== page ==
Disrupted reproduction: the impact of endometriosis on couples’ plans for childbearing

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dc.contributor.author Culley, Lorraine en
dc.contributor.author Hudson, Nicky en
dc.contributor.author Law, Caroline en
dc.contributor.author Denney, E. en
dc.contributor.author Mitchell, H. en
dc.contributor.author Raine-Fenning, N. en
dc.date.accessioned 2013-08-13T08:40:51Z
dc.date.available 2013-08-13T08:40:51Z
dc.date.issued 2013-10
dc.identifier.citation Culley, L, Hudson, N, Law, C, Denny, E, Mitchell, H. and Raine-Fenning, N. (2013) Disrupted reproduction: the impact of endometriosis on couples’ plans for childbearing. Poster presented to the Conjoint Meeting of the International Federation of Fertility Societies and the American Society of Reproductive Medicine, Boston, USA, 12-17 October 2013. en
dc.identifier.uri http://hdl.handle.net/2086/8897
dc.description.abstract Objective Little is known about how couples experience living with the common, chronic condition endometriosis and in particular how the uncertain relationship between endometriosis and fertility impacts on plans for parenthood. The UK Endopart study uniquely investigated the impact of endometriosis on women and their male partners. This paper presents findings on fertility decision making and experiences of trying to conceive. Design The Endopart study was a UK based cross-sectional qualitative study (2012-13). Materials and methods In-depth, face-to-face, audio-recorded interviews with 22 heterosexual couples living with endometriosis were conducted. Women and their male partners were interviewed separately (n=44). Principles of systematic sampling were employed to ensure diversity amongst participants regarding age, ethnicity, illness trajectory, and recruitment route. Data were transcribed verbatim and analysed thematically using NVivo computer software, informed by gender-relational theory. Results Eighteen of 22 couples described endometriosis as affecting their plans to have children. Half (n=9) had sought and/or received medical treatment or investigations for infertility. The remaining nine couples, though not considered infertile, also described a range of impacts on childbearing including: impacts on decisions about reproductive timing, spacing and numbers of children; use of assisted conception technologies; and loss and disruption associated with unwanted childlessness. ‘Anticipated infertility’ as well as actual involuntary childlessness was a significant source of distress and relationship tension. Conclusions Disruption to childbearing caused by endometriosis impacts on couple relationships in complex ways, not hitherto well acknowledged or understood. Anxiety, uncertainty and anticipated loss are experienced by men and women and should be considered by professionals in the clinical encounter. Support: Funded by the UK Economic and Social Research Council (grant ref: ES/J003662/1). en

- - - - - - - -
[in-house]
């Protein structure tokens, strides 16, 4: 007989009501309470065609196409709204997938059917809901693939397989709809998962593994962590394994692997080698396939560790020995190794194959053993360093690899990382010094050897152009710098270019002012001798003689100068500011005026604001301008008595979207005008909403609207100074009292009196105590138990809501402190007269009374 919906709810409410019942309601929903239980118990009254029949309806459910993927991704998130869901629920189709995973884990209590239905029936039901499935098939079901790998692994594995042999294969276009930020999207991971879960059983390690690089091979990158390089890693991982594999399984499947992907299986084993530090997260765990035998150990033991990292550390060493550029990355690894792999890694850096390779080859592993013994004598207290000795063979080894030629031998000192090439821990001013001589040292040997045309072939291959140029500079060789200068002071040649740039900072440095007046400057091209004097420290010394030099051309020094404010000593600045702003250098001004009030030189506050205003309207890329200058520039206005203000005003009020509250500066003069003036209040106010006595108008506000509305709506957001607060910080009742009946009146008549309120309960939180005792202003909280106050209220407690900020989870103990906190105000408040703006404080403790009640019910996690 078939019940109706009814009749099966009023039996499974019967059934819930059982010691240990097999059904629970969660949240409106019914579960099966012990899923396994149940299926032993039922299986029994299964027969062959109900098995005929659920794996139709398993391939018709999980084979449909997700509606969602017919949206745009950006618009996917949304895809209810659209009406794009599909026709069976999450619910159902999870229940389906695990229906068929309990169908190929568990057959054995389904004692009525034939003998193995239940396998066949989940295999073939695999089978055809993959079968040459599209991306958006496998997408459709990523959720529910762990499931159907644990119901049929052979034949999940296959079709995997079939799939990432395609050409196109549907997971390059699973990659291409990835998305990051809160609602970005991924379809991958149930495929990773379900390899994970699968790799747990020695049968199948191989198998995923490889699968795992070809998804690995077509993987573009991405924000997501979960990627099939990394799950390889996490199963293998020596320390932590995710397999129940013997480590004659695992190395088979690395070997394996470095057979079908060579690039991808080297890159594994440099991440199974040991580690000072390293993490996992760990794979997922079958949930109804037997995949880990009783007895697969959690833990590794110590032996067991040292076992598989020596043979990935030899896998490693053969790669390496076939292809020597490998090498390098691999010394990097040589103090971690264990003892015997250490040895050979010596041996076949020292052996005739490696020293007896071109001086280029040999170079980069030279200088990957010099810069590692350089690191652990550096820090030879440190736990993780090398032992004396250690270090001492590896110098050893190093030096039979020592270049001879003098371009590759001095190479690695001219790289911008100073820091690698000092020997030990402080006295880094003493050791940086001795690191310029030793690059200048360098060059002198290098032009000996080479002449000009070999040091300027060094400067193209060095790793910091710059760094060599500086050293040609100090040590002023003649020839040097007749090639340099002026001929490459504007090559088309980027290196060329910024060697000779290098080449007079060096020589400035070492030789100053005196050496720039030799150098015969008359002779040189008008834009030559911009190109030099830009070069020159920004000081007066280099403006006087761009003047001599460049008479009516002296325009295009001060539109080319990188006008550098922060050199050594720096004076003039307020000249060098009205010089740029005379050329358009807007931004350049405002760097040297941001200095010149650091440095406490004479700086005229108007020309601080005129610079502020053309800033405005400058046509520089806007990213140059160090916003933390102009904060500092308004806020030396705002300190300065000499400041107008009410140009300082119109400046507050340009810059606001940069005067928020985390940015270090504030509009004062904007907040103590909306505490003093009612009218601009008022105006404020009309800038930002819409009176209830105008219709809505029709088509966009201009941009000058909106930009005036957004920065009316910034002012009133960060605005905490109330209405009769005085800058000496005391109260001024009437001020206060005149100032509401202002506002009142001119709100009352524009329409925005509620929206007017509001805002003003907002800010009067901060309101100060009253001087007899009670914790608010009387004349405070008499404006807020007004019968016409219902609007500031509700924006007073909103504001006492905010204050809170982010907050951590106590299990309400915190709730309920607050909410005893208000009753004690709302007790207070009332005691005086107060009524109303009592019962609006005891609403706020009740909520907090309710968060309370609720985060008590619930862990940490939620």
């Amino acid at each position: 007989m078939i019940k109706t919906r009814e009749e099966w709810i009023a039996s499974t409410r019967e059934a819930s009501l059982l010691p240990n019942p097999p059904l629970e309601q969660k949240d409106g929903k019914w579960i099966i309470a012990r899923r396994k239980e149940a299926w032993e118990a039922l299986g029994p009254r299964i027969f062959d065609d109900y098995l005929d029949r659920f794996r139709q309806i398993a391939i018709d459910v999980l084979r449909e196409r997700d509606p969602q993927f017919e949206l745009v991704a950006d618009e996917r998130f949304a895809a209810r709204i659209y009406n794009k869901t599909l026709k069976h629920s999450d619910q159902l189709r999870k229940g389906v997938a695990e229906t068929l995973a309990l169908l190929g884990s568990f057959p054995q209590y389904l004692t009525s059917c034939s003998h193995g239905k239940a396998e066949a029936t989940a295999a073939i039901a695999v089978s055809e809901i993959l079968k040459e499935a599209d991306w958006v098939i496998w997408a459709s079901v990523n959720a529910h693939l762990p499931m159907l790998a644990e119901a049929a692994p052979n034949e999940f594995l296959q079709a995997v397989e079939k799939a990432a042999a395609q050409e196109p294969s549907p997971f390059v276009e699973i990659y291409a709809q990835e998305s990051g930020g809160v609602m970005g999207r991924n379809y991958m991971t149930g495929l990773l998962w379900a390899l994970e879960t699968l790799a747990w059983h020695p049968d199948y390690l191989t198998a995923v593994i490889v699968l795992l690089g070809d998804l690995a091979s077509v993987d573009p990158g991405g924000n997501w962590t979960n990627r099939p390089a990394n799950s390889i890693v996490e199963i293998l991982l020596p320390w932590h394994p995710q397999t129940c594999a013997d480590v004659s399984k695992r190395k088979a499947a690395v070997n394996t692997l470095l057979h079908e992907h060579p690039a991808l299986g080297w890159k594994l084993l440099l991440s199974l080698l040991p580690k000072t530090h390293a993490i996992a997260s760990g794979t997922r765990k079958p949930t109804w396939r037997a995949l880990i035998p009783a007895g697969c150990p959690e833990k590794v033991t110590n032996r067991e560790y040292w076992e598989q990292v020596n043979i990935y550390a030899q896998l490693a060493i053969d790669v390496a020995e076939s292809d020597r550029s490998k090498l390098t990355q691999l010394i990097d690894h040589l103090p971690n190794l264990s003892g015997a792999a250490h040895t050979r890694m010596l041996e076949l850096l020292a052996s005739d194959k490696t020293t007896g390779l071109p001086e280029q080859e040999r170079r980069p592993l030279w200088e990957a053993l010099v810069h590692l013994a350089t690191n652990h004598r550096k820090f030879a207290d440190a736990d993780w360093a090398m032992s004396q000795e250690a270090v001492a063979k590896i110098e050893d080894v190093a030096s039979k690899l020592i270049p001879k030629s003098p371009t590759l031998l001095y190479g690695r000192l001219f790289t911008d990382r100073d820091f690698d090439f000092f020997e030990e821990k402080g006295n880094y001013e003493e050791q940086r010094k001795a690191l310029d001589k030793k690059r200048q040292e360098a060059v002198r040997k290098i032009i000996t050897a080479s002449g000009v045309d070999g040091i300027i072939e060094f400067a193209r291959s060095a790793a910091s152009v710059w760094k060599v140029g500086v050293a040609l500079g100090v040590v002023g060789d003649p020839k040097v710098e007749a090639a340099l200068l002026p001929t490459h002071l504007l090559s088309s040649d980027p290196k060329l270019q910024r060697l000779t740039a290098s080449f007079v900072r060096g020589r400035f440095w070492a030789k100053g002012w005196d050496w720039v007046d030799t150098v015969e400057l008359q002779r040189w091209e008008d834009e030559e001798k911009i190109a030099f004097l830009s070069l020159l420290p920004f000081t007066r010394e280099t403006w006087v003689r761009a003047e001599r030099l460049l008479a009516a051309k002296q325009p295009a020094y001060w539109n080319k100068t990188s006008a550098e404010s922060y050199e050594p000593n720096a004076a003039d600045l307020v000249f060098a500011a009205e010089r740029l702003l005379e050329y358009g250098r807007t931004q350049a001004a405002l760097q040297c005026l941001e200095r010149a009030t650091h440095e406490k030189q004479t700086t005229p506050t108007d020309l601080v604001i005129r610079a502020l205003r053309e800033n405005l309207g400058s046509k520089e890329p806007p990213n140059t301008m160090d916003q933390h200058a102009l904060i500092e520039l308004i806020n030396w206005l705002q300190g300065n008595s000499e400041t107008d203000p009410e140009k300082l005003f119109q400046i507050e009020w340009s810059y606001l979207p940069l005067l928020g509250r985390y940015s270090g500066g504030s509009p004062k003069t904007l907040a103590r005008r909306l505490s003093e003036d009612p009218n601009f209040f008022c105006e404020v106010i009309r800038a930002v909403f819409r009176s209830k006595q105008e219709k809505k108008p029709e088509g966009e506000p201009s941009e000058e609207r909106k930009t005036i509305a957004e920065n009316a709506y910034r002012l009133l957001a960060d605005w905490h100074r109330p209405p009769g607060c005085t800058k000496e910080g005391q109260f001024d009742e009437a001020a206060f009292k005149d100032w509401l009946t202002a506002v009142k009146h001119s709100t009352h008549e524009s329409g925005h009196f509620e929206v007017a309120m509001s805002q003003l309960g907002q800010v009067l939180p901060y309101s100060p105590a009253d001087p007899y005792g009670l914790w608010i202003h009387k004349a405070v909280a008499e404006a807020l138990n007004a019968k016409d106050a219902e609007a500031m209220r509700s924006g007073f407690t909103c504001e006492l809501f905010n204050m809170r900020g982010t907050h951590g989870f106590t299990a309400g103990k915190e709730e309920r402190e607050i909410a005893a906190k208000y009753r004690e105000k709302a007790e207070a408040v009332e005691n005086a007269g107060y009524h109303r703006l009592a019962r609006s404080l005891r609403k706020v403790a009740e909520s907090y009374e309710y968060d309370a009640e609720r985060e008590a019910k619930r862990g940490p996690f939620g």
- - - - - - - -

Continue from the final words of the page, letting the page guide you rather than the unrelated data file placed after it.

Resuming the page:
dc.subject endometriosis en
dc.subject chronic illness en
dc.subject childbearing en
dc.subject reproduction en
dc.subject infertility en
dc.title Disrupted reproduction: the impact of endometriosis on couples’ plans for childbearing en
dc.type Conference en
dc.researchgroup Reproduction Research Group en


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